Trend Micro's new paradigm: old (but good) advice in a new bottle

Information security vendors are telling customers to think in a new way. At the core of their advice is the idea mdash; the admission, if you like mdash; that no matter how good the defences they sell, sooner or later the bad guys will get through.

Trend Micro#39;s version of this advice follows the now-standard narrative. Attacks are becoming increasingly targeted and mumble mumble advanced persistent threats (APTs) Chinese hackers eek. Good-enough security isn#39;t good enough to divert a targeted attack to an easier target mdash; because that#39;s not who they#39;re after.

quot;If there is some reason that I have something of value, they can and will get in,quot; said Blake Sutherland, Trend Micro#39;s vice-president of strategic markets, at a media briefing in Sydney earlier this month. quot;The question is, can I put the controls in place that allow me to get visibility quickly and determine who#39;s attacking me?quot;

Traditional defences were like putting on a suit of armour that didn#39;t have a visor to look through, he said. They tried to stop the attack while doing little to identify the attacker.

The message? Security systems need more than a defensive perimeter or here-and-now real-time traffic analysis. They also need processes for responding to break-ins once they#39;re eventually discovered, and processes for improving the defences to remove the risk of a repeat incident.

quot;A lot of these new technologies are trying to give you far more information - whereas AV [anti-virus] in the past was just #39;Keep it away!#39; It#39;s bug repellant. Well now we want to know if that mosquito#39;s got malaria,quot; Sutherland said.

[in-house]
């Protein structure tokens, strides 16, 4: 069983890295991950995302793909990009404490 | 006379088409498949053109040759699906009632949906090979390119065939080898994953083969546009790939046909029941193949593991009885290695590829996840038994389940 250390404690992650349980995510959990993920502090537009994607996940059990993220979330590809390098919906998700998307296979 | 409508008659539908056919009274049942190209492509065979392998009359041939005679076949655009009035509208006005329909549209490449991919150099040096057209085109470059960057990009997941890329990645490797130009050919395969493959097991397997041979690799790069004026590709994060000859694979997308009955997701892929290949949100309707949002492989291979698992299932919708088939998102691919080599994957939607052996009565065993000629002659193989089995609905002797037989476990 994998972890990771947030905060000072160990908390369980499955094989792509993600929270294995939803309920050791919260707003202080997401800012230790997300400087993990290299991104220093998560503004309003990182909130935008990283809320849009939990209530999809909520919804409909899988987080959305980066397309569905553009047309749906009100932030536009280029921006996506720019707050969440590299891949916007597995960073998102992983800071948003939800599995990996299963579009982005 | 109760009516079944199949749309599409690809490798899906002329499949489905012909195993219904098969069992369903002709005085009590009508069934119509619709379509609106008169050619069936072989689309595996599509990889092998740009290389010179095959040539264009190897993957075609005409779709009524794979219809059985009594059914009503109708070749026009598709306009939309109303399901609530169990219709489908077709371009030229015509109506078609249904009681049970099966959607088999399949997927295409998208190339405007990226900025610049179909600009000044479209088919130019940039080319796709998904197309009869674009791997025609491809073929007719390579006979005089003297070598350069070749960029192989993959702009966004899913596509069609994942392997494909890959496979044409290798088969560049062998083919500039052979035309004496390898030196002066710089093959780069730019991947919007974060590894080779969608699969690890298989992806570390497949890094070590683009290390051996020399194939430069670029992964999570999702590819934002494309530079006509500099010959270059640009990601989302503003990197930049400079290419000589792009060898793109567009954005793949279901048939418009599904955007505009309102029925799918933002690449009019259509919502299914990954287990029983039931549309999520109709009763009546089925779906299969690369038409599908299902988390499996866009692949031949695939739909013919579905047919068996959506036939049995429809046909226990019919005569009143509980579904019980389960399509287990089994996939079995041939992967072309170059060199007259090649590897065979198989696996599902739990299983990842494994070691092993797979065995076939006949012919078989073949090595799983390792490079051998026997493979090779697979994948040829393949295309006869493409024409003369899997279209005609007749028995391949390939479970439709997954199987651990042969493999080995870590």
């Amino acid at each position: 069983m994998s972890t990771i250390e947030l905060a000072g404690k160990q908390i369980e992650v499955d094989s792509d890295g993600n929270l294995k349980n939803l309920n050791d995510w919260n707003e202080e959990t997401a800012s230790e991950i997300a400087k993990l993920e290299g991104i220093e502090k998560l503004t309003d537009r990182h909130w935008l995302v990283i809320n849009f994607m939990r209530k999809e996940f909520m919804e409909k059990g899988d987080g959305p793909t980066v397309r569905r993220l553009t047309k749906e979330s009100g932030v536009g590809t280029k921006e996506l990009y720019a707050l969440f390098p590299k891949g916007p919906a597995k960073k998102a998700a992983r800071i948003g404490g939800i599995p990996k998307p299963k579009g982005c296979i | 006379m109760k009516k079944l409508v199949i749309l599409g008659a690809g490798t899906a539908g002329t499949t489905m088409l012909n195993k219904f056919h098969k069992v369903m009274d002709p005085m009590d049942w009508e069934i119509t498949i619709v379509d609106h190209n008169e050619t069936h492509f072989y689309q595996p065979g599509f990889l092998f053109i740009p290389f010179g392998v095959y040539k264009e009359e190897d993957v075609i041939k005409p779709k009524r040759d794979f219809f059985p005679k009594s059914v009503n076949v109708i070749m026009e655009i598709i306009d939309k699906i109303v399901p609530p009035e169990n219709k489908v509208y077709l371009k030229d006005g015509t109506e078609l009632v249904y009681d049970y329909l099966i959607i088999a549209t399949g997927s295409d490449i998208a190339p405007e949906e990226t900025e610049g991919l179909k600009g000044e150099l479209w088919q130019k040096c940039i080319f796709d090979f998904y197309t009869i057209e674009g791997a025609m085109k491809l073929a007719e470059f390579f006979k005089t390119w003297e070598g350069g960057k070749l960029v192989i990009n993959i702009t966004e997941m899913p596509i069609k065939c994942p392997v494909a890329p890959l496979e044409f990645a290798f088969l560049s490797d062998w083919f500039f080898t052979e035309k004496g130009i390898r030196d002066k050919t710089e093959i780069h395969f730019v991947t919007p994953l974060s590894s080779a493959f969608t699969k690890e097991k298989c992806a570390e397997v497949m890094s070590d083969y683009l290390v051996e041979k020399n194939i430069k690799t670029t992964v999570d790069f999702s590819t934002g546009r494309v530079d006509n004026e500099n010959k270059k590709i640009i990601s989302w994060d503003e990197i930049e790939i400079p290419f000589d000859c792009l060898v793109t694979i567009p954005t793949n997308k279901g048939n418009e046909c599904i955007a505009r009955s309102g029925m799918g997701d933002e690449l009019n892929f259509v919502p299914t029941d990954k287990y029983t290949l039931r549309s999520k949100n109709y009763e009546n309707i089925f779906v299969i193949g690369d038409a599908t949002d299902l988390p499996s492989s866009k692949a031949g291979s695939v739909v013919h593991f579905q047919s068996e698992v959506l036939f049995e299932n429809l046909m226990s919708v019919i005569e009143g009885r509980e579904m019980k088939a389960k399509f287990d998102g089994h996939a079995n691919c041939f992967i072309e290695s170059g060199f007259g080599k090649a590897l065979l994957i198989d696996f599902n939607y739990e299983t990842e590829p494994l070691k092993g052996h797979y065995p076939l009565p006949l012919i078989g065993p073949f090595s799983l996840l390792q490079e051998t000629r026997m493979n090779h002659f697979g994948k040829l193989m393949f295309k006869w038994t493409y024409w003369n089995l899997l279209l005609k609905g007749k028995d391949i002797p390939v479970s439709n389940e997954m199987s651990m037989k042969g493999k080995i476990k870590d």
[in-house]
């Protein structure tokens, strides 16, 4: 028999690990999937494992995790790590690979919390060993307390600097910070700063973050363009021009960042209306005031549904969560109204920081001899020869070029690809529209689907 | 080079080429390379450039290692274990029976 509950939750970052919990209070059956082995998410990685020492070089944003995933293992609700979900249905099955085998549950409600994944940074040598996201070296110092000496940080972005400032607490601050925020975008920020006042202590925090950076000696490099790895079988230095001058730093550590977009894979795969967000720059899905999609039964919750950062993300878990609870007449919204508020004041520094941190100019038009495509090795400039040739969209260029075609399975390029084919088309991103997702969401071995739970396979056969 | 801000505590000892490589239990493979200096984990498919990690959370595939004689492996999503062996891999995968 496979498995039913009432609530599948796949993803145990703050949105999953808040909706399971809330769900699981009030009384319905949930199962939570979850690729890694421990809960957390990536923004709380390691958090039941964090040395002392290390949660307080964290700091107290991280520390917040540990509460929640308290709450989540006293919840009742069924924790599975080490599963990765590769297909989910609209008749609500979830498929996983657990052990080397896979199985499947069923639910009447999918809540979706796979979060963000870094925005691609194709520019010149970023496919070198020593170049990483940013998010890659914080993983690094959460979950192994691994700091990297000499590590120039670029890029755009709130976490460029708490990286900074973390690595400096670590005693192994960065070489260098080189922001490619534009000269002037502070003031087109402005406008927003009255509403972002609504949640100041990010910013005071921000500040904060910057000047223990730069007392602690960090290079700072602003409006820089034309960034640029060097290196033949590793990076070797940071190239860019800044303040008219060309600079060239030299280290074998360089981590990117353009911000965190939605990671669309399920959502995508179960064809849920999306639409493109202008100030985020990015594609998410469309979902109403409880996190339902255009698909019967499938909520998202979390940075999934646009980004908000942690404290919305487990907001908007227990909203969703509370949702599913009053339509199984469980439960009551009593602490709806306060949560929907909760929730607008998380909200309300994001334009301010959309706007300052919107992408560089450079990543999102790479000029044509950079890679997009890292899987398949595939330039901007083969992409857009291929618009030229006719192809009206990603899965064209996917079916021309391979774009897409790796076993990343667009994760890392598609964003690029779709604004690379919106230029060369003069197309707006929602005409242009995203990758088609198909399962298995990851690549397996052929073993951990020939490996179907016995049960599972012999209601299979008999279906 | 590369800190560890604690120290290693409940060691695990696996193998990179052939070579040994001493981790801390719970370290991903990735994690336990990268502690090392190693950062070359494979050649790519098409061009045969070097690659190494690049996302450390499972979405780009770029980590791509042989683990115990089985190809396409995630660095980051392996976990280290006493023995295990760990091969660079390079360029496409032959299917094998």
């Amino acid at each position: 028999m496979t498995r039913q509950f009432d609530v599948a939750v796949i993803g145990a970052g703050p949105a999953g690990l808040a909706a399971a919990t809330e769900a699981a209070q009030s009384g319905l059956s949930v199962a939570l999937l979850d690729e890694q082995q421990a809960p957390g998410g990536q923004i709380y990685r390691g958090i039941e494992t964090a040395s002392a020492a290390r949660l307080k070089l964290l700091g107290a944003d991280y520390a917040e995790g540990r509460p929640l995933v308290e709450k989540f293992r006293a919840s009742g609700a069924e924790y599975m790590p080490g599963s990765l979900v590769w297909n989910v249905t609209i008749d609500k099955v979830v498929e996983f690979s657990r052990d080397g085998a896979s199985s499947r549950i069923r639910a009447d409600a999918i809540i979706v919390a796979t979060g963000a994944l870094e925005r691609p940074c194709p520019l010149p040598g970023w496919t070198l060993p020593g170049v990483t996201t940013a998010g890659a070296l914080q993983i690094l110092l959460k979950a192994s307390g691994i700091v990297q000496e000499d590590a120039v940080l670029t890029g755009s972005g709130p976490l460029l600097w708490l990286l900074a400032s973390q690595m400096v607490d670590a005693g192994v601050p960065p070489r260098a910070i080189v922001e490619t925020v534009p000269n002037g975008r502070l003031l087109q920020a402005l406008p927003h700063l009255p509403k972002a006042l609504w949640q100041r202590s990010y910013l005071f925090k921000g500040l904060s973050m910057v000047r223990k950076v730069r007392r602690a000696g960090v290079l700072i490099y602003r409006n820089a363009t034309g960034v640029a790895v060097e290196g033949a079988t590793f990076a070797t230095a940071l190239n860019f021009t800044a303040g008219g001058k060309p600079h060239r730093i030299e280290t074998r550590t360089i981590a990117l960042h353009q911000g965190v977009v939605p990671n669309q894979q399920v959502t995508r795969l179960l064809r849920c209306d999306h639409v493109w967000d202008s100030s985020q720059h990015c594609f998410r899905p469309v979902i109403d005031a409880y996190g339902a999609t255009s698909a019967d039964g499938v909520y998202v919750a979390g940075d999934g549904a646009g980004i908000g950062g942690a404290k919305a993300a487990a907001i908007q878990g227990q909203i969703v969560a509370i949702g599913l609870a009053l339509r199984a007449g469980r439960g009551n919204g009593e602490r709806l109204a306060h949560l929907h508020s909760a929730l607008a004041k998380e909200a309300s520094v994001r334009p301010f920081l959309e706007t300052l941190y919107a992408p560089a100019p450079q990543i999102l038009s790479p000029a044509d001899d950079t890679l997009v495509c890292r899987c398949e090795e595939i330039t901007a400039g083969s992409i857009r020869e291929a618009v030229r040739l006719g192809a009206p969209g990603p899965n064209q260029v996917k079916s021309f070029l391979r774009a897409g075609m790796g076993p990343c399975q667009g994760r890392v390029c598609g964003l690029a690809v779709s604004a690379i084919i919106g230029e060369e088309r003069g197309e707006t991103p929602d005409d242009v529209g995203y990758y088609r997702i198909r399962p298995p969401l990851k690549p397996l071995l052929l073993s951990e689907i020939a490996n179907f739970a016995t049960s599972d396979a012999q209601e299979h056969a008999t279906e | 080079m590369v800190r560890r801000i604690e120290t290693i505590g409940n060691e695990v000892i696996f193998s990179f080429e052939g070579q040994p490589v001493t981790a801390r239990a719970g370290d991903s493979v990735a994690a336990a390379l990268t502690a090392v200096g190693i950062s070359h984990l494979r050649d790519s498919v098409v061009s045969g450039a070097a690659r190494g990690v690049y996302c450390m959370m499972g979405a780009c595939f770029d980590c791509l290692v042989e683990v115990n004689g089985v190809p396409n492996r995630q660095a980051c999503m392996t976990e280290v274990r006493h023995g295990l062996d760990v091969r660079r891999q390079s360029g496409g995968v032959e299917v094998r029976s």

Of course a new way of thinking needs some nifty slogans and explanatory diagrams. Trend Micro#39;s four-step model mdash; let#39;s call it D-A-A-R mdash; is typical of the genre.

* Detect the targeted attacks. That means you have to watch and log events to begin with.

* Analyse the attacks, to determine its scale and risk. and identify the attacker.

* Adapt your defences to protect against future attacks.

* Respond to the attacker, using what intelligence you#39;ve gathered to contain and remediate the threat.

Of course the real strength of D-A-A-R, at least for Trend Micro, is that thanks to a very handy coincidence it maps onto the marketecture of their Custom Defence product line. Of course it does. But that doesn#39;t matter, because that sort of model is actually good advice.

Indeed, D-A-A-R is not so different from last century#39;s quot;traditionalquot; information security cycle. Protect, Detect, React. Protect the network with a firewall, sure, but also monitor its logs and deploy an intrusion detection system to detect problems, and have a process in place for reacting to incidents.

Given the various extended versions of that paradigm mdash; such as Protect, Detect, Test and Verify, Respond and Remediate mdash; the similarity becomes even clearer.

There#39;s nothing wrong with repeating some security essentials in a fresh form, particularly when circumstances are changing. As James Turner, security analyst with IBRS, put it, quot;I think the value out of this conversation is that it#39;s got to be the shift that we see across the entire industry in terms of the culture around security events.quot;

Turner cited the recently-revealed hack of the Reserve Bank of Australia as a prime example. quot;There was an employee that went #39;Something#39;s not right here#39;, raised the flag, and by all accounts they seem to have done a good intercept [in terms of preventing data exfiltration].quot;

Vendors like Trend Micro don#39;t develop similar models because they#39;re copy-cats. It#39;s because they#39;re all looking at the same infosec landscape.

Copyright © 2013 IDG Communications, Inc.

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